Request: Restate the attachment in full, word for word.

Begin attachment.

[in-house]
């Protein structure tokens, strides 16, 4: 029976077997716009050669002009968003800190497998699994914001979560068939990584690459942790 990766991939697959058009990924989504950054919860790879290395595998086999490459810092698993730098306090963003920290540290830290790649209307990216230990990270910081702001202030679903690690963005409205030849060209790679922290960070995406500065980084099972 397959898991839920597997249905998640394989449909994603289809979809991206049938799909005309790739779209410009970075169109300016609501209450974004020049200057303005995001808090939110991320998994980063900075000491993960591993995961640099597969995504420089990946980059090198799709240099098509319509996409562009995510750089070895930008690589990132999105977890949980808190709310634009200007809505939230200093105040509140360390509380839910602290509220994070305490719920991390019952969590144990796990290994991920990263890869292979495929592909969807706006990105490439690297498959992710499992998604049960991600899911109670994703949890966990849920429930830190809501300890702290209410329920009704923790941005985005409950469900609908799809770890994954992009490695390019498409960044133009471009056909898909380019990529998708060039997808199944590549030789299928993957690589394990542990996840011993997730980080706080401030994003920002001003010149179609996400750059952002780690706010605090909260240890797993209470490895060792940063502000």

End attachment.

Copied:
[in-house]
């Protein structure tokens, strides 16, 4: 029976077997716009050669002009968003800190497998699994914001979560068939990584690459942790 990766991939697959058009990924989504950054919860790879290395595998086999490459810092698993730098306090963003920290540290830290790649209307990216230990990270910081702001202030679903690690963005409205030849060209790679922290960070995406500065980084099972 397959898991839920597997249905998640394989449909994603289809979809991206049938799909005309790739779209410009970075169109300016609501209450974004020049200057303005995001808090939110991320998994980063900075000491993960591993995961640099597969995504420089990946980059090198799709240099098509319509996409562009995510750089070895930008690589990132999105977890949980808190709310634009200007809505939230200093105040509140360390509380839910602290509220994070305490719920991390019952969590144990796990290994991920990263890869292979495929592909969807706006990105490439690297498959992710499992998604049960991600899911109670994703949890966990849920429930830190809501300890702290209410329920009704923790941005985005409950469900609908799809770890994954992009490695390019498409960044133009471009056909898909380019990529998708060039997808199944590549030789299928993957690589394990542990996840011993997730980080706080401030994003920002001003010149179609996400750059952002780690706010605090909260240890797993209470490895060792940063502000």